|Year : 2019 | Volume
| Issue : 1 | Page : 41
Relationship between antioxidant status and attention deficit hyperactivity disorder among children
Sorraya Nasim1, Amirmansour Alavi Naeini1, Mostafa Najafi2, Mohammadreza Ghazvini3, Akbar Hassanzadeh4
1 Department of Community Nutrition, School of Nutrition and Food Science and Food Security Research Center, Isfahan University of Medical Sciences, Isfahan, Iran
2 Department of Psychiatry, Faculty of Medicine, Isfahan University of Medical Sciences, Isfahan, Iran
3 Isfahan Center of Health Research, National Institute of Health Research, Isfahan, Iran
4 Department of Biostatistics and Epidemiology, School of Health, Isfahan University of Medical Sciences, Isfahan, Iran
|Date of Submission||13-Feb-2018|
|Date of Acceptance||31-Jan-2019|
|Date of Web Publication||03-Apr-2019|
Amirmansour Alavi Naeini
Department of Community Nutrition, School of Nutrition and Food Sciences, Isfahan University of Medical Sciences, HezarJerib St., P.O. Box: 81746-73461, Isfahan
Source of Support: None, Conflict of Interest: None
Background: Attention deficit hyperactivity disorder (ADHD) is one of the prevalent neuropsychiatric disorders in childhood. In general, diagnoses of ADHD include inattention, hyperactivity, and impulsivity. Recent studies have reported increased oxidative stress in psychiatric disorders such as ADHD, but the results are conflicting. This research aimed to study the relationship between antioxidant status and ADHD in children of 6–13 years old. Methods: From schools, 32 ADHD students whose diseases were diagnosed by child and adolescence psychiatrist based on Diagnostic and Statistical Manual of Mental Disorders-IV index were recruited; moreover, 32 healthy subjects, which according to the medical history questionnaire of psychiatric disorder had not had chronic disease, were selected. Total antioxidant capacity (TAC), catalase (CAT), glutathione (GSH), and malondiadehyde (MDA) were measured. General information, health history, and medication history were collected. All participants completed a 168-item food frequency questionnaire. Dietary intakes of antioxidants were obtained through this questionnaire. Results: There was no significant difference between mean of energy intake and Zn, Se, vitamin E, C, and β-carotene as antioxidants between the two groups. The mean of serum TAC, GSH level, and CAT level in the patients were significantly lower than the healthy group (P < 0.001), but the mean of MDA was not significantly different between the two groups (P = 0.18). Conclusions: The result of this study indicates that, in ADHD, the serum levels of GSH, CAT, and TAC decrease; the level of antioxidant in the serum has been compromised to fight oxidative stress. More perspective studies with large sample sizes are essential to confirm these findings.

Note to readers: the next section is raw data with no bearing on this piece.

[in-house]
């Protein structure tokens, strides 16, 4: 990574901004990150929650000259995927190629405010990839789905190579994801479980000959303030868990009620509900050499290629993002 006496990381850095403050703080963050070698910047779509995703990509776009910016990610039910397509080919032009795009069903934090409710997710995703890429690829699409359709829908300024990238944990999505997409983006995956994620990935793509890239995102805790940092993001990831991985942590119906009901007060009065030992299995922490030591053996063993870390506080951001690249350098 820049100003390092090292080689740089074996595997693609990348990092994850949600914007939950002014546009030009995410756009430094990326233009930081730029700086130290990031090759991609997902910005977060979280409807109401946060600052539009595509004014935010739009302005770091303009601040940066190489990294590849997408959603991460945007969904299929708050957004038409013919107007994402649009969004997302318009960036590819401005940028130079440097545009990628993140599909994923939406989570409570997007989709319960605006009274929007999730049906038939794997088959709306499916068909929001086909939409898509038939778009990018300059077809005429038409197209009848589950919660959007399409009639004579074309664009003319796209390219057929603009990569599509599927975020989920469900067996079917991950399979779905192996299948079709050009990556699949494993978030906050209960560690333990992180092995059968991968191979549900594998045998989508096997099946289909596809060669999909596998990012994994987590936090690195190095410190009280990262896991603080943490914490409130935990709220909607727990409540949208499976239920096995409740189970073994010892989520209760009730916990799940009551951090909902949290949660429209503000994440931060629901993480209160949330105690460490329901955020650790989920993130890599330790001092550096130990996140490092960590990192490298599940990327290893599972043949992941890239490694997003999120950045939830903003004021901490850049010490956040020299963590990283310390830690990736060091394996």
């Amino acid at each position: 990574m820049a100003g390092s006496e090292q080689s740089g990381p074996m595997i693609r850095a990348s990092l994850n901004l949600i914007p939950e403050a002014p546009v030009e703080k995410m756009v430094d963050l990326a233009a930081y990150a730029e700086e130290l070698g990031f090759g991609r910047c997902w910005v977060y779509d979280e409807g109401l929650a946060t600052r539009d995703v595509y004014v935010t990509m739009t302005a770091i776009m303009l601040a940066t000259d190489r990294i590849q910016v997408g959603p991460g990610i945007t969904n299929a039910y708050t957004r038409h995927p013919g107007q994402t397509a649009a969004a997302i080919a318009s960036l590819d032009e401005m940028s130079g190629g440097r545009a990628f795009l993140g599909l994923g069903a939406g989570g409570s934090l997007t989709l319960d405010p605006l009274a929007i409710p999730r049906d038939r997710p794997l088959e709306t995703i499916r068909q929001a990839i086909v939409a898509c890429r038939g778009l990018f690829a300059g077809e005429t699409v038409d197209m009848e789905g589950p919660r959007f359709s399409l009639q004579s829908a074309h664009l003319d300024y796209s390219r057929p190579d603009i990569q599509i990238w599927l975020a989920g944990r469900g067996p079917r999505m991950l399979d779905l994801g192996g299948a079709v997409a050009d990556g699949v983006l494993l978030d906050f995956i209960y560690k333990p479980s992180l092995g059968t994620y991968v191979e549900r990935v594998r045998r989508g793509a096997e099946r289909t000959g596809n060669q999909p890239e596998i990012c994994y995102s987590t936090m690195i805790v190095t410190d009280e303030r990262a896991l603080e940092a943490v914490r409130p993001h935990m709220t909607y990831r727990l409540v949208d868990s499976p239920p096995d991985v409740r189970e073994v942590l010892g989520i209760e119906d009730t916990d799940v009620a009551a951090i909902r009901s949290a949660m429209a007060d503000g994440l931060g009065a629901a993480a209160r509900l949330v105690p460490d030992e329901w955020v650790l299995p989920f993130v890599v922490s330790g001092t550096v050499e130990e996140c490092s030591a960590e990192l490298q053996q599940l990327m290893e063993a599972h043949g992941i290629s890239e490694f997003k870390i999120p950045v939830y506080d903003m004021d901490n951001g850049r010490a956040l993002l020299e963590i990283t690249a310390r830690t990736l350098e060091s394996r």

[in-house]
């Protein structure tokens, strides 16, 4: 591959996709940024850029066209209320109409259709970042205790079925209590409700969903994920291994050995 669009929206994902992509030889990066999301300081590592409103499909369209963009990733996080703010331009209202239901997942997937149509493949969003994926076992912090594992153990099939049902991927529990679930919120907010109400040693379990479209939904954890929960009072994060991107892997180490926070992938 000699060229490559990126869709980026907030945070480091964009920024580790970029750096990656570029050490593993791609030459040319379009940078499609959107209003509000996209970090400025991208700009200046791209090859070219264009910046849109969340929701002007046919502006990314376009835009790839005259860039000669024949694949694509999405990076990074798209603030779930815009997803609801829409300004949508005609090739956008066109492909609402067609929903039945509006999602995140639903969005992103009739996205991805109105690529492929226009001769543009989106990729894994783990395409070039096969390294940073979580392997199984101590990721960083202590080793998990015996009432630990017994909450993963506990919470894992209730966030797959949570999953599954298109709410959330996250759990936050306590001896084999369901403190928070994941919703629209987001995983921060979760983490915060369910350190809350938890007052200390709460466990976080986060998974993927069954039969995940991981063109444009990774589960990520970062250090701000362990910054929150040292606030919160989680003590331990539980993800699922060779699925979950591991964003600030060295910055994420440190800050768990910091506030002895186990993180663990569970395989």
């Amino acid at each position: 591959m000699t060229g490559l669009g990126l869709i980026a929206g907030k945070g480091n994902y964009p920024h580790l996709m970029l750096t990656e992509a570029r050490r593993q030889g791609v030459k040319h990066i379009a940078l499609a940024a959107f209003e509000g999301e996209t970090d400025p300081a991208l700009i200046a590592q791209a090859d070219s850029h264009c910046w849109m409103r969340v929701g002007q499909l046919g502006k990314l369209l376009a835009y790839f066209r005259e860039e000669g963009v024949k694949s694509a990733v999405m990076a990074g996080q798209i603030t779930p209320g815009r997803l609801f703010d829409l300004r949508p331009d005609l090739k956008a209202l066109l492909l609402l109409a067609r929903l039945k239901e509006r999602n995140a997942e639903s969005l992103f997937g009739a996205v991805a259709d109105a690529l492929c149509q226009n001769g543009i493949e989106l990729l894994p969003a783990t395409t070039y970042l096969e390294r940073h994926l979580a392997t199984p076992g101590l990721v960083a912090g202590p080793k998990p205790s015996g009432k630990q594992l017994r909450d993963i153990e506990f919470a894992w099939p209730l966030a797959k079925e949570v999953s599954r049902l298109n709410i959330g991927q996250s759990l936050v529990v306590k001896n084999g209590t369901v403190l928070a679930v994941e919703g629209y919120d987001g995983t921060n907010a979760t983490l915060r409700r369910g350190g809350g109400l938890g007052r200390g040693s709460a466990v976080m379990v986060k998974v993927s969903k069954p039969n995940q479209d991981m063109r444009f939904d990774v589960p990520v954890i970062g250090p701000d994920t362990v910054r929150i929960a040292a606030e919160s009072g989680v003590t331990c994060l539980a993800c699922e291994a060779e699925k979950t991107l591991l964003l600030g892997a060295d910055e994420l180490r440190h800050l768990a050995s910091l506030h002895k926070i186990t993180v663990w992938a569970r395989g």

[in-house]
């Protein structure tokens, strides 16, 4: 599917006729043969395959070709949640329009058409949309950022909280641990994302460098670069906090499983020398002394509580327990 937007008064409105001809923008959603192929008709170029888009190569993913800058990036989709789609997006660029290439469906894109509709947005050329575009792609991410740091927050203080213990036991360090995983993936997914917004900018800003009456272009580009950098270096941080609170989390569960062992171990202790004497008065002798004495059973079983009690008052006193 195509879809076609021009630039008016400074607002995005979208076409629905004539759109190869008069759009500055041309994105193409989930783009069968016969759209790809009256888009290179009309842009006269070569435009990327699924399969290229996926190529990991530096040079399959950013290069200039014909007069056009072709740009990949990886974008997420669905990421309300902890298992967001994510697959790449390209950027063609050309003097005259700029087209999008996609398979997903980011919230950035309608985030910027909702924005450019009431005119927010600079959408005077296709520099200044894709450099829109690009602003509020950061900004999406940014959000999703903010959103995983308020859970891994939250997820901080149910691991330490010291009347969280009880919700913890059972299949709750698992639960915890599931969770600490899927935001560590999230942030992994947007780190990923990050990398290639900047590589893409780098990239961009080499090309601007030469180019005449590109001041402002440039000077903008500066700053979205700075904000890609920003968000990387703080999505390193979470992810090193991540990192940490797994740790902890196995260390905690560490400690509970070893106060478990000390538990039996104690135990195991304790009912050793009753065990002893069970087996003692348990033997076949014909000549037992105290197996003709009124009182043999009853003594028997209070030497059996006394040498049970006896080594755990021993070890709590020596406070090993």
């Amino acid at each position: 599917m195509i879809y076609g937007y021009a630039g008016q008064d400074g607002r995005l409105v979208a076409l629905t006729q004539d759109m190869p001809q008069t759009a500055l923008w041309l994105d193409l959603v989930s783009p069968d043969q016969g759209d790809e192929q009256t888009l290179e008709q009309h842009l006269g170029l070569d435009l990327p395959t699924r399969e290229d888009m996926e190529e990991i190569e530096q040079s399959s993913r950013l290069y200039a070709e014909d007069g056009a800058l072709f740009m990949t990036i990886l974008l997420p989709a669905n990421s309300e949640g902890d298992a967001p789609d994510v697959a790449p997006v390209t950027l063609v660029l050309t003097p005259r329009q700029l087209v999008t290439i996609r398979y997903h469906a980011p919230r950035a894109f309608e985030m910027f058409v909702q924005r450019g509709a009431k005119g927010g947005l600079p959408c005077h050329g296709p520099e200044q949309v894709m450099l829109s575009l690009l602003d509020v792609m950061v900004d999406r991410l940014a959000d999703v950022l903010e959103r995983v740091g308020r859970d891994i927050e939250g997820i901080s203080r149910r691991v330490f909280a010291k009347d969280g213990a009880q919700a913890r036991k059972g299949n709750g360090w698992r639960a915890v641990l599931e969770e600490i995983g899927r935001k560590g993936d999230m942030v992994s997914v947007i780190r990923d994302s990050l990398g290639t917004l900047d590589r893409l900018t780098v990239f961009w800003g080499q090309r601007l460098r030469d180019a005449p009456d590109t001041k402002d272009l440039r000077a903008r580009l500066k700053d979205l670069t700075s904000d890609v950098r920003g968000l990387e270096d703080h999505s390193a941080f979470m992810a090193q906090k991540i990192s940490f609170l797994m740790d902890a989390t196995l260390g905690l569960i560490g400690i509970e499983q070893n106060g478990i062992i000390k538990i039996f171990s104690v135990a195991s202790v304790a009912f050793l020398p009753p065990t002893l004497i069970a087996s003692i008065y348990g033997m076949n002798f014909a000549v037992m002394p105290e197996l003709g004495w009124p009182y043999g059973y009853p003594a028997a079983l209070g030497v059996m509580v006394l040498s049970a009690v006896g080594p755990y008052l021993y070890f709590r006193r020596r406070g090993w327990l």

Keywords: Antioxidant, attention deficit hyperactivity disorder, children, oxidative stress
|How to cite this article:|
Nasim S, Naeini AA, Najafi M, Ghazvini M, Hassanzadeh A. Relationship between antioxidant status and attention deficit hyperactivity disorder among children. Int J Prev Med 2019;10:41
|How to cite this URL:|
Nasim S, Naeini AA, Najafi M, Ghazvini M, Hassanzadeh A. Relationship between antioxidant status and attention deficit hyperactivity disorder among children. Int J Prev Med [serial online] 2019 [cited 2019 Dec 6];10:41. Available from: http://www.ijpvmjournal.net/text.asp?2019/10/1/41/255418
| Introduction|| |
Attention deficit hyperactivity disorder (ADHD) is the most common behavioral disorder and one of the prevalent neuropsychiatric disorders in childhood.,, ADHD is diagnosed almost in all patients before the age of 16, and this disease continues to adolescence in about 60% of patients and improves between the ages of 12 and 20.,,
ADHD is a general problem worldwide and in children has led to an increase in public health concerns., The global prevalence of ADHD in children and adolescents has been reported from 5% to 10% and that in Iranian school-age children is 9.7%., ADHD is more common in boys, and the proportion of this disorder varies from 2 to 9 times in boys to girls., The main symptoms of ADHD based on Diagnostic and Statistical Manual of Mental Disorders-IV criteria include a sustained pattern: (1) attention deficit, (2) hyperactivity, and (3) impulsivity (incidence of sudden behaviors without thinking) is disproportionate to age.,, Children with ADHD may also experience more negative social events and have less social skills. These patients have symptoms of motor function, disturbance in family relationships, and peers. Educational failure, weakness of self-esteem, depression, aggression, anxiety, learning disability, antisocial behavior, and occupational problems are the symptoms of this disorder.,,, The cause of ADHD is still unclear although biochemical, genetic, psychological, environmental factors, neurochemical, and neuroanatomical disorders are involved in the etiology of ADHD., Certain areas of the brain that are connected with attention have a defect in neuronal transmission. Researchers believe that biomedical factors such as changes in the catecholamine's signal, deficiency, imbalance, or inefficiency of neurotransmitters, which includes dopamine, serotonin, and noradrenaline, and the slowness of the inhibitory activity of the brain play a role in the development of ADHD.,, Dietary factors such as lack of micronutrients (zinc, copper, and omega-3) and nutritional behaviors may contribute to the development of ADHD.,